Updated: 55 of the 65 Threshers’ franchisees have formed an action group to resist being bought by a buyer they view as “unfavourable”.

The group – which represents about 10% of the First Quench estate, and around £30m of its annual sales - have appointed law firm Blake Lapthorn to act on their behalf. Threshers owner First Quench Retailingfell into administration two weeks ago and administrator KPMG is seeking a buyer for all or parts of the business.

The franchisees want to be given the opportunity to choose whether they want to work for a new owner or not, and are currently considering whether to put in a collective bid to purchase the franchised estate.

They will agree to a sale if the terms are favourable to their business but want to be able to refuse if not.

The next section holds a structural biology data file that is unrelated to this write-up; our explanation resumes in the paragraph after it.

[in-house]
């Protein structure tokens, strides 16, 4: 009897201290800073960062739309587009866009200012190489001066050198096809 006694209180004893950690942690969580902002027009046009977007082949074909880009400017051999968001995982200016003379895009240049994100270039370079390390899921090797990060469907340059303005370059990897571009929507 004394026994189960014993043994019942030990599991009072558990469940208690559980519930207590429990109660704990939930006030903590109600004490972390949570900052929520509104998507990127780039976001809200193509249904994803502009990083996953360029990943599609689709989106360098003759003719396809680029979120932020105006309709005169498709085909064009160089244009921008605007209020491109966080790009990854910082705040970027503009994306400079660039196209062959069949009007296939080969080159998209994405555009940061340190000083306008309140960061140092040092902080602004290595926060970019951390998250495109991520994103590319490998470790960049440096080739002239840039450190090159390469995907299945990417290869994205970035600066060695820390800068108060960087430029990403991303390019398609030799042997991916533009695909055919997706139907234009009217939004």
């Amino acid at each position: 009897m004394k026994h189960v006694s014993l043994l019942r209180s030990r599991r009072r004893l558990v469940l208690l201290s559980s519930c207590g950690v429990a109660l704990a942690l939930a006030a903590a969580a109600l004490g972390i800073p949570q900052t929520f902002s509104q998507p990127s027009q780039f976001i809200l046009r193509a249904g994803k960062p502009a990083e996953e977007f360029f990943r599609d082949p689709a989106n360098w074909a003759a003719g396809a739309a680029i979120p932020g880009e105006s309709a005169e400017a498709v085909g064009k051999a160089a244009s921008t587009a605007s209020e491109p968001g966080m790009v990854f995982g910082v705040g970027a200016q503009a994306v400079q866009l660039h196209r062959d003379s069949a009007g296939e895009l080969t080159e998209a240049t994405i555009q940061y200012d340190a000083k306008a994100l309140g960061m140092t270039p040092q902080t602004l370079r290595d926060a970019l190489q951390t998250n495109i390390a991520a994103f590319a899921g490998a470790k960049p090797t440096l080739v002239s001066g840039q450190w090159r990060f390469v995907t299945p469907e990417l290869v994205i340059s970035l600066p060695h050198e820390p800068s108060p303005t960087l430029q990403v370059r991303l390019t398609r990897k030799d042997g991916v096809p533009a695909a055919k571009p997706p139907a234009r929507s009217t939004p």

Speaking on behalf of the franchisees, Blake Lapthorn lawyer Geoffrey Sturgess said: “Unlike employees, who always have the right to refuse to transfer to a purchaser of a business if they do not like, or disapprove of, their new boss, franchisees can, in theory, be transferred without their consent.”

However, he added: “We are pretty confident that they have the right to walk away if they do not like the purchaser.  They are determined to resist any attempt to force them into a sale with which they would be unhappy.

“For obvious reasons they are insisting that any purchaser must undertake to become, and remain, a member of the British Franchise Association and comply with its Code of Ethics.  Further, they would require extensive changes to the current franchise contract.

“The franchisees are perfectly happy to take their stores independent if no such purchaser comes forward.”

The administrators KPMG have not yet said if they would be prepared to release franchisees.

Franchisees have had a tumultuous relationship with First Quench following the withdrawal of credit insurance earlier in the year and the continual stock problems.